Monthly Archives: April 2008

Miley Cyrus: No Longer So Squeaky Clean

Although some may say there is no such thing as bad publicity, tween idol Miley Cyrus may disagree.

In the past few weeks, Cyrus has gone from having a “squeaky-clean” reputation and the full support of parents to finding herself in the midst of a controversy involving a number of provocative pictures on the Internet as well as a “racy” photograph taken by Vanity Fair.

In some of the photographs circulating on the Web, the 15-year-old singer/actress appears with then-boyfriend showing her midriff and in others exposing a green bra to the camera.

The Vanity Fair edition in question has yet to be released, but photographs are already up on the Web. A spokesperson for the magazine said Cyrus had family with her all during the photo shoot who had all seen and approved the digital version of the photograph. However, a Disney representative accused Vanity Fair of deliberately creating a situation to manipulate a 15-year-old.

On Sunday, April 27, the Disney “Hannah Montana” star issued an exclusive statement to PEOPLE apologizing for a series of photographs circulating on the Internet as well as for the Vanity Fair shoot.

“My goal in my music and my acting is always to make people happy. For Vanity Fair, I was so honored and thrilled to work with Annie [Leibovitz]. I took part in a photo shoot that was supposed to be ‘artistic’ and now, seeing the photographs and reading the story, I feel so embarrassed,” Cyrus said.

Prior to the magazine controversy, Cyrus was already getting complaints and commentary from parents and the conservative TV host Bill O’Reilly about the photos on the Web.

In the statement issued Sunday, she also went on to say that she was sorry for taking the other photos and appreciates the support she has gotten from her fans.

“The pictures of me on the Internet were silly, inappropriate shots. I appreciate all the support of my fans, and hope they understand that along the way I am going to make mistakes and I am not perfect. I never intended for any of this to happen and I am truly sorry if I have disappointed anyone.”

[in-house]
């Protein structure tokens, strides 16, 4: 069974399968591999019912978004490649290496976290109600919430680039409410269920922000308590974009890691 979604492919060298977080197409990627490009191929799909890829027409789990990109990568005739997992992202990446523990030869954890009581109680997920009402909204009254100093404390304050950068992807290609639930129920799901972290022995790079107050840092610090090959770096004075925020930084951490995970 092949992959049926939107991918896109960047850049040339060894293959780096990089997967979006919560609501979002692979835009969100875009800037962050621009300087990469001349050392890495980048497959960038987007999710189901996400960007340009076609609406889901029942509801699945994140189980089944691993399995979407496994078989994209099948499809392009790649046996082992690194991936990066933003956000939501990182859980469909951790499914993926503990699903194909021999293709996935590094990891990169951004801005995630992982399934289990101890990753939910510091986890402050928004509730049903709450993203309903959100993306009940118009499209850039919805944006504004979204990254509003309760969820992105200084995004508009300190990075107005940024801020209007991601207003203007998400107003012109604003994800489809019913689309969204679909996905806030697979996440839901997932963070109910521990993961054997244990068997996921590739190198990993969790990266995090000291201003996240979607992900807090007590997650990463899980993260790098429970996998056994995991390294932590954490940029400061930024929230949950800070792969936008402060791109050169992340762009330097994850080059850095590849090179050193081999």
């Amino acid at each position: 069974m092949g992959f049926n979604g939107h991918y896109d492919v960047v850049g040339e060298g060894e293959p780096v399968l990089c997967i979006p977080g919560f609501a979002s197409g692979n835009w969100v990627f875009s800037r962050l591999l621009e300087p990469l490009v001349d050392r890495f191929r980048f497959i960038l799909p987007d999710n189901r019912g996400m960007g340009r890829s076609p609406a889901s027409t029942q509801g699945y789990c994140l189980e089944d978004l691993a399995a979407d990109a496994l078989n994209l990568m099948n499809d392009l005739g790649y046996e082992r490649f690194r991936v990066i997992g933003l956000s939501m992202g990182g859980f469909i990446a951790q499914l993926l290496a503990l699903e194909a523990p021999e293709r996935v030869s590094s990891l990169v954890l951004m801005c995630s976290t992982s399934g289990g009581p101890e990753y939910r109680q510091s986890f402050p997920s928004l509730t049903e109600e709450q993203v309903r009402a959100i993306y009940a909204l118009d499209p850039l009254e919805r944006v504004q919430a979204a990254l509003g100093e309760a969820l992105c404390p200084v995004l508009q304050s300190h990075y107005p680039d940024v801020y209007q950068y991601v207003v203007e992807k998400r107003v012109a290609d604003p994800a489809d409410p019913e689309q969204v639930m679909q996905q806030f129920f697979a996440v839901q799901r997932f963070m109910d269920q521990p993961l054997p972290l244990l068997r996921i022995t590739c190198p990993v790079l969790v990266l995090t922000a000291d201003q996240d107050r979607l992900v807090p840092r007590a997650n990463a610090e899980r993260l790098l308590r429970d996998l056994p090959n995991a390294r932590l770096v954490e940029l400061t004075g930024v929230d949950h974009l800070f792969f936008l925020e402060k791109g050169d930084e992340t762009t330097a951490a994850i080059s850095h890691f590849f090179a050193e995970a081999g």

With her transition from young teen sensation to a young woman, many critics have drawn parallels to Britney Spears and urge her parents to make sure she doesn’t go down the same path, according to a CNN article.

However, other critics have wondered if this is just a ploy to see past her current market into the future and start looking to transition away from the pre-school children audience to capture a niche with the older crowd.

While I think the photos could be a step toward making inroads with an older group, I don’t think Cyrus has enough to gain at her present state that she would risk alienating her current multi-million dollar market.

From a PR perspective, Cyrus made the best decision possible in appealing to her fans’ and critics’ sympathy and directly addressing her mistake and apologizing for it. In her statement, Cyrus appeared sincere and honest, which makes it much easier for fans and parents to oversee her misjudgment.

While the Vanity Fair shoot was not that controversial alone, unfortunately for Cyrus it happened only days after news of her other images surfaced. I actually find the Vanity Fair situation understandable and easier to overlook than the other photos. I do not see how anyone, much less an actress with the number 1 cable show for children, could take provocative photos of herself and put them online for the world to see. My advice for Cyrus and other people in the media spotlight: Enjoy time with your significant other if that is your decision, but don’t document it with photos and post them online for all the parents of your 5-year-old fans to see. Have a little common sense.